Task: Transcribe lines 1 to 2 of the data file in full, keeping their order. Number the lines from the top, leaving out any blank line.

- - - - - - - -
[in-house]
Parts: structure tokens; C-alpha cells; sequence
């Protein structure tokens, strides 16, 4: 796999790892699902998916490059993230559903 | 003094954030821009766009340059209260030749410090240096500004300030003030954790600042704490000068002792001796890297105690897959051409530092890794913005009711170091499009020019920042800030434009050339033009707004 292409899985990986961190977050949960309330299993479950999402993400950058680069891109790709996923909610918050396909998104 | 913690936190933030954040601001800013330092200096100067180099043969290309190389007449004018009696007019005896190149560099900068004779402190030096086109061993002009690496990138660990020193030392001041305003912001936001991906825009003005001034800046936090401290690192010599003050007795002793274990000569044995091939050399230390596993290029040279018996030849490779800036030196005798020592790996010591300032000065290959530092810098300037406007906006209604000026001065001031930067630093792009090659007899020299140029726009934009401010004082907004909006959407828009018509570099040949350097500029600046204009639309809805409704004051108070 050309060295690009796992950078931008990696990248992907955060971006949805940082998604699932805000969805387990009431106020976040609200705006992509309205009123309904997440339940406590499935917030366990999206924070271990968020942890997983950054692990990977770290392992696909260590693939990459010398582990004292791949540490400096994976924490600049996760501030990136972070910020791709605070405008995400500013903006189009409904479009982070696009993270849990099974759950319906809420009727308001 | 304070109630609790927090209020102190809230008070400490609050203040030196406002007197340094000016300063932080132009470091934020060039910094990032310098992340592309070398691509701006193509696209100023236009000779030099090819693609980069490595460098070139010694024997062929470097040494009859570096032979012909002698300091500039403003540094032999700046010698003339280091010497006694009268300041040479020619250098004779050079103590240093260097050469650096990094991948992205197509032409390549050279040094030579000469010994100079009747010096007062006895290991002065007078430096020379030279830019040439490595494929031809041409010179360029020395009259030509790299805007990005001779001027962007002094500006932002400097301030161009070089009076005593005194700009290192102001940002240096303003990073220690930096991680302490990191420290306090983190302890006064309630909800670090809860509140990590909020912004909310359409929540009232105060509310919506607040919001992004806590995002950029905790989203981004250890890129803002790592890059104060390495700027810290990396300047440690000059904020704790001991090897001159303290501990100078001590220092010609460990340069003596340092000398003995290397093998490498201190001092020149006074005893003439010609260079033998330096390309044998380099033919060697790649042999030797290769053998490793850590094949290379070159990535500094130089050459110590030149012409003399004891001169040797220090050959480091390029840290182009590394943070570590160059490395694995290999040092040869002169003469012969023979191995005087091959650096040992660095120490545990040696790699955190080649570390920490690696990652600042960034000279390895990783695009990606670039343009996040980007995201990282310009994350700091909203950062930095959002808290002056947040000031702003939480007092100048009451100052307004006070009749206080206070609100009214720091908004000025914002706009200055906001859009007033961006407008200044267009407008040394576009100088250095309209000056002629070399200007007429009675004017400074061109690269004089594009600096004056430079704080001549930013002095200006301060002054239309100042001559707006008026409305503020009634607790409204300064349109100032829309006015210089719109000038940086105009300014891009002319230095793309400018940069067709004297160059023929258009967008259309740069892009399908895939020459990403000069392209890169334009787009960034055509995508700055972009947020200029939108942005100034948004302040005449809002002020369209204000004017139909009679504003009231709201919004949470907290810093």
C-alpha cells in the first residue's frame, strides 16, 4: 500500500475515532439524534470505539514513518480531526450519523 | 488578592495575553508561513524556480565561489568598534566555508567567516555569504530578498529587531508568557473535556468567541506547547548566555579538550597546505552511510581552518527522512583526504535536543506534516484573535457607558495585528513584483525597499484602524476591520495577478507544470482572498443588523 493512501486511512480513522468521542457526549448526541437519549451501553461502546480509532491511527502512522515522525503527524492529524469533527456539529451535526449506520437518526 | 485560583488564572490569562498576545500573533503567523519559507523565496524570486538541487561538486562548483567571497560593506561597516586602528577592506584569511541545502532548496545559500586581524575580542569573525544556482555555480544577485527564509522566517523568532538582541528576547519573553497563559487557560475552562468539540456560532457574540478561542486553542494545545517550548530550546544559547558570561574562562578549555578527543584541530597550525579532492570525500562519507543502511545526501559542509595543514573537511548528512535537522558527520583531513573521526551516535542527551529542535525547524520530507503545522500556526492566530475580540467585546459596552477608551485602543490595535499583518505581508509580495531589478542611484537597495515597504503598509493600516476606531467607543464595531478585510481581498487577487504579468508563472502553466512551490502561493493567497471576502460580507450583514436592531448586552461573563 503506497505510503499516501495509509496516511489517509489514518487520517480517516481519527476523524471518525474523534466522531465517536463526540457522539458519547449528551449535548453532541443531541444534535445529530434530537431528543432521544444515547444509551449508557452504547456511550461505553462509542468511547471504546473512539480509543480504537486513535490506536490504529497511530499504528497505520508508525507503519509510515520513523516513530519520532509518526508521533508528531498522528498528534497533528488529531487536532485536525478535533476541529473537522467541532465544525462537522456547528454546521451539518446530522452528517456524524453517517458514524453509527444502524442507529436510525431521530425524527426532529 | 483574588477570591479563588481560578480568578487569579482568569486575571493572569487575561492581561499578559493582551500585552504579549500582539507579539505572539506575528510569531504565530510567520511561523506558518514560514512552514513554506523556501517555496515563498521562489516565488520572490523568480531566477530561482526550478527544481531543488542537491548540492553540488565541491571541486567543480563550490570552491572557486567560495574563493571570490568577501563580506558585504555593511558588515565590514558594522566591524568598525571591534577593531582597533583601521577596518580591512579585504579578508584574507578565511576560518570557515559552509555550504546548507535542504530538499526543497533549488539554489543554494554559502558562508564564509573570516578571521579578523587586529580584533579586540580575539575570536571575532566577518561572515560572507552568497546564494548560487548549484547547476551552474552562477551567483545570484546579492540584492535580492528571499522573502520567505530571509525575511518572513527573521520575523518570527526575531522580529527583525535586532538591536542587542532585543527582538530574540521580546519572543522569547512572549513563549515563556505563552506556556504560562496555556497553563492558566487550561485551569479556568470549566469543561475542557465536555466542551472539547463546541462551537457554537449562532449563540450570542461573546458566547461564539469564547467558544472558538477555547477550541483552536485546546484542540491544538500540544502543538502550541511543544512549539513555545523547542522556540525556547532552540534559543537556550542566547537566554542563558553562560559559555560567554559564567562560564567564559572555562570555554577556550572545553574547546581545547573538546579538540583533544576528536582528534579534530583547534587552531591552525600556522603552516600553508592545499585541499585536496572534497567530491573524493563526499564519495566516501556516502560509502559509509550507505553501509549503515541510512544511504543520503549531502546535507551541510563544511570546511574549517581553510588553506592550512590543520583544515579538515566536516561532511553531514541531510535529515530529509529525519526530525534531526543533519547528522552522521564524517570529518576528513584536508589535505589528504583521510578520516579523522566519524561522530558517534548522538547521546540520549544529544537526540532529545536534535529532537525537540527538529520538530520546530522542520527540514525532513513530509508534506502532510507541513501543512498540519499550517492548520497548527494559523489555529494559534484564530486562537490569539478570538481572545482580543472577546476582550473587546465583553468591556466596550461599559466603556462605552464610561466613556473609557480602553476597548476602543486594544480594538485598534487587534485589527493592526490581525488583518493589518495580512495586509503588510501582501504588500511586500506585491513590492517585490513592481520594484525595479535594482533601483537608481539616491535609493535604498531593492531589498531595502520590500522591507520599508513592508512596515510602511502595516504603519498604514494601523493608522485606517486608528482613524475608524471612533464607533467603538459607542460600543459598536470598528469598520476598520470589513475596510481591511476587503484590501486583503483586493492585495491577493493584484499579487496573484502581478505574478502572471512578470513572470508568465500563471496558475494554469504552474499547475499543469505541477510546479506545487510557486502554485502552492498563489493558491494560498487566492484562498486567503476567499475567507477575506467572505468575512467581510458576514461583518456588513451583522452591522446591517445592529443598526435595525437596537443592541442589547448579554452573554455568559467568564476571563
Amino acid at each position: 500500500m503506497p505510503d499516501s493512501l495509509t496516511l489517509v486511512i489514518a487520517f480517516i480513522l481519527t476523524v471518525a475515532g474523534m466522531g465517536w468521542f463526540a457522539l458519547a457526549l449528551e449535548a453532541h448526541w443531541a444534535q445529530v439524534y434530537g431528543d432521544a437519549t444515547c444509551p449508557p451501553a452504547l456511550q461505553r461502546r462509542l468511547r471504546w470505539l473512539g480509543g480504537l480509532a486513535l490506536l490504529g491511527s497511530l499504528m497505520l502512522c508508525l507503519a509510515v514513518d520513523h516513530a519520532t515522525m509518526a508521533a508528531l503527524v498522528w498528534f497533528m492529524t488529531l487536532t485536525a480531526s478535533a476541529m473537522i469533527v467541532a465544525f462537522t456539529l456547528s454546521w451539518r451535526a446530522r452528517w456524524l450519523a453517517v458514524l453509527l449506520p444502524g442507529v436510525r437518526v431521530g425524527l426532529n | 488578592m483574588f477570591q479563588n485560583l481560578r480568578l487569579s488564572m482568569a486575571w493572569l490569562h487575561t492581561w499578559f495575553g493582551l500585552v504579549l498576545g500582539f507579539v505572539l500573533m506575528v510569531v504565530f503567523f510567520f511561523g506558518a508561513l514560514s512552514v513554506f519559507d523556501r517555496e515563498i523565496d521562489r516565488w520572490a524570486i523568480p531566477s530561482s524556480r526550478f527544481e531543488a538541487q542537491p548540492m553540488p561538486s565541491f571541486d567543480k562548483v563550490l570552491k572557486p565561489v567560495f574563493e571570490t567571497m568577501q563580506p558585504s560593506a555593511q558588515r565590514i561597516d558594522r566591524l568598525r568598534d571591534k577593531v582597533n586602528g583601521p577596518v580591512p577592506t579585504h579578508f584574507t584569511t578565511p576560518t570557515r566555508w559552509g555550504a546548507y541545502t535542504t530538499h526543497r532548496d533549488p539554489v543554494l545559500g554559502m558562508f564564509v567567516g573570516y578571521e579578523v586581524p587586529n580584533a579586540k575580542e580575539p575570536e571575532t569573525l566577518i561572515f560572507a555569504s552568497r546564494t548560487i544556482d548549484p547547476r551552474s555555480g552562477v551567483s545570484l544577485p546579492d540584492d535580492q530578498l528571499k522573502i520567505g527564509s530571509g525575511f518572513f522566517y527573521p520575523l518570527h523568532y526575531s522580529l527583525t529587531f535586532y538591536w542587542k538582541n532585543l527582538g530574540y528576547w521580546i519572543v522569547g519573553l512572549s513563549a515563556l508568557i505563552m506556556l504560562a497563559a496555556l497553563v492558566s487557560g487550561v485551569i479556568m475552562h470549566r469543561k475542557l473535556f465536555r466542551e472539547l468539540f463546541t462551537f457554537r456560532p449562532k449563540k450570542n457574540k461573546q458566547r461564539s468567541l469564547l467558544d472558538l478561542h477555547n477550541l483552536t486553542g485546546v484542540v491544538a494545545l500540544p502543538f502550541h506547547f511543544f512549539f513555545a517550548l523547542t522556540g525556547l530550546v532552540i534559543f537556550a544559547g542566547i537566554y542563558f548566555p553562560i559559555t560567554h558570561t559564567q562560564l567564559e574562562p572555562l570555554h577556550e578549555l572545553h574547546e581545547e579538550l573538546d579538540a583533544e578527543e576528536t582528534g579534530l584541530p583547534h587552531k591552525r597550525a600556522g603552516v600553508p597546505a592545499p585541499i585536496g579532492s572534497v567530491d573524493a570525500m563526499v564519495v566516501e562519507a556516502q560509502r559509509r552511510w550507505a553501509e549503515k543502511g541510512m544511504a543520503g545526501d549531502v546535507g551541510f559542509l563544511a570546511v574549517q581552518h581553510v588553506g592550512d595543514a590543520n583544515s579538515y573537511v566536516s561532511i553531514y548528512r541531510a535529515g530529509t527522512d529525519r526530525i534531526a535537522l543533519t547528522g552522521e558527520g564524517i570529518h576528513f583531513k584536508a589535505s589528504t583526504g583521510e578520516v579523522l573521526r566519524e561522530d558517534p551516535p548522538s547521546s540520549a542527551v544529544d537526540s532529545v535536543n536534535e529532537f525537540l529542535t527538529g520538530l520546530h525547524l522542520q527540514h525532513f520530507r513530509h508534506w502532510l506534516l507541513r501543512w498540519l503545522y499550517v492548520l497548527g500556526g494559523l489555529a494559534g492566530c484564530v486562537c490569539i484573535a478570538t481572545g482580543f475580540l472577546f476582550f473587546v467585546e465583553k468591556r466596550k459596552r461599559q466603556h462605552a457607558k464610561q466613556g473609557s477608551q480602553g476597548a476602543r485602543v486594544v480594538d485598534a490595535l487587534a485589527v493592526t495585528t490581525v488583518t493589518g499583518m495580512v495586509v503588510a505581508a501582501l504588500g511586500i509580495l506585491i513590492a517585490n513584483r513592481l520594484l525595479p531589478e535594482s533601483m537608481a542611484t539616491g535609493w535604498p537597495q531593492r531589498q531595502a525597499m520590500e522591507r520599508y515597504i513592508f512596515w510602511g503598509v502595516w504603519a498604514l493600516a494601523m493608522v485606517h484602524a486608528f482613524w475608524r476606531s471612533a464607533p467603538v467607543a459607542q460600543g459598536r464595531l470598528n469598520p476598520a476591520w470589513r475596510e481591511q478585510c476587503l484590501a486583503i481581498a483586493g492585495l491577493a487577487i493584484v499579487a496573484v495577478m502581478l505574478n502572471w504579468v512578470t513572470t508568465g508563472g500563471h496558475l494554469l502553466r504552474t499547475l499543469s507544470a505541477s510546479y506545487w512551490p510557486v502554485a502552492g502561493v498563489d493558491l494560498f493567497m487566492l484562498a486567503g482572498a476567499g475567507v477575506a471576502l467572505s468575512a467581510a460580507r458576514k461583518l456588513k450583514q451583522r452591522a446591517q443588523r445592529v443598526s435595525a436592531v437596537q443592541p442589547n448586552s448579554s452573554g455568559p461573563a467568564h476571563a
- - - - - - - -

[in-house]
Parts: structure tokens; C-alpha cells; sequence